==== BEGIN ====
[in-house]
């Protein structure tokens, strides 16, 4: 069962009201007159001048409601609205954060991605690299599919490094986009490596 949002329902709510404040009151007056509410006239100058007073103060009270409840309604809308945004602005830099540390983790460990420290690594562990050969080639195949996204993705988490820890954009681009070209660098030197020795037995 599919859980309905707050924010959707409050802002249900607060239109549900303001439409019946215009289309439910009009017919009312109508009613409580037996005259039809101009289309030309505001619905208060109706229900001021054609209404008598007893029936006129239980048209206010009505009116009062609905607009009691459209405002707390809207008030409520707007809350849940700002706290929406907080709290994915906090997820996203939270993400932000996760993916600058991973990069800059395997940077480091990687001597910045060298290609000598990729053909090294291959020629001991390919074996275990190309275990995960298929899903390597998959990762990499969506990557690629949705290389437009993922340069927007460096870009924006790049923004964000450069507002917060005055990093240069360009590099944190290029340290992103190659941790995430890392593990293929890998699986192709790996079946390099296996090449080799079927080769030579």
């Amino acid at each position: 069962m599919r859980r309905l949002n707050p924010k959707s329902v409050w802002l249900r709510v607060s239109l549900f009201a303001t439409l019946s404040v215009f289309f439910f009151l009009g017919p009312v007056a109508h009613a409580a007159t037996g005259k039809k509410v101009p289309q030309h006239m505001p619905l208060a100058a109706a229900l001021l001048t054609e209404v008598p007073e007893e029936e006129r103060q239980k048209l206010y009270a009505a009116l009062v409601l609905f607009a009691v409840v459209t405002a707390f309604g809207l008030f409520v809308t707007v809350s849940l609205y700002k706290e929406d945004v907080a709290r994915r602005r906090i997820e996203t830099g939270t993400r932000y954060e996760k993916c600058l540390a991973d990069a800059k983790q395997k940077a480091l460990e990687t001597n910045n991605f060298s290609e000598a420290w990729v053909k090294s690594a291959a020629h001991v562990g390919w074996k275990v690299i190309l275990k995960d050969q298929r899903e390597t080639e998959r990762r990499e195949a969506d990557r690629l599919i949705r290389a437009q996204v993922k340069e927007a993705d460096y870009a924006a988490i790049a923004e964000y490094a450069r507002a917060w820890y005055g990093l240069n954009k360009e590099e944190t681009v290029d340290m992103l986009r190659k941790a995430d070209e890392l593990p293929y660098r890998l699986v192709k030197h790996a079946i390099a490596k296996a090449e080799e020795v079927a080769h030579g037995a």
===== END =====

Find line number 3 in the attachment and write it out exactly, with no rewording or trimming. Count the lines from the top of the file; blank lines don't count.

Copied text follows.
């Amino acid at each position: 069962m599919r859980r309905l949002n707050p924010k959707s329902v409050w802002l249900r709510v607060s239109l549900f009201a303001t439409l019946s404040v215009f289309f439910f009151l009009g017919p009312v007056a109508h009613a409580a007159t037996g005259k039809k509410v101009p289309q030309h006239m505001p619905l208060a100058a109706a229900l001021l001048t054609e209404v008598p007073e007893e029936e006129r103060q239980k048209l206010y009270a009505a009116l009062v409601l609905f607009a009691v409840v459209t405002a707390f309604g809207l008030f409520v809308t707007v809350s849940l609205y700002k706290e929406d945004v907080a709290r994915r602005r906090i997820e996203t830099g939270t993400r932000y954060e996760k993916c600058l540390a991973d990069a800059k983790q395997k940077a480091l460990e990687t001597n910045n991605f060298s290609e000598a420290w990729v053909k090294s690594a291959a020629h001991v562990g390919w074996k275990v690299i190309l275990k995960d050969q298929r899903e390597t080639e998959r990762r990499e195949a969506d990557r690629l599919i949705r290389a437009q996204v993922k340069e927007a993705d460096y870009a924006a988490i790049a923004e964000y490094a450069r507002a917060w820890y005055g990093l240069n954009k360009e590099e944190t681009v290029d340290m992103l986009r190659k941790a995430d070209e890392l593990p293929y660098r890998l699986v192709k030197h790996a079946i390099a490596k296996a090449e080799e020795v079927a080769h030579g037995a």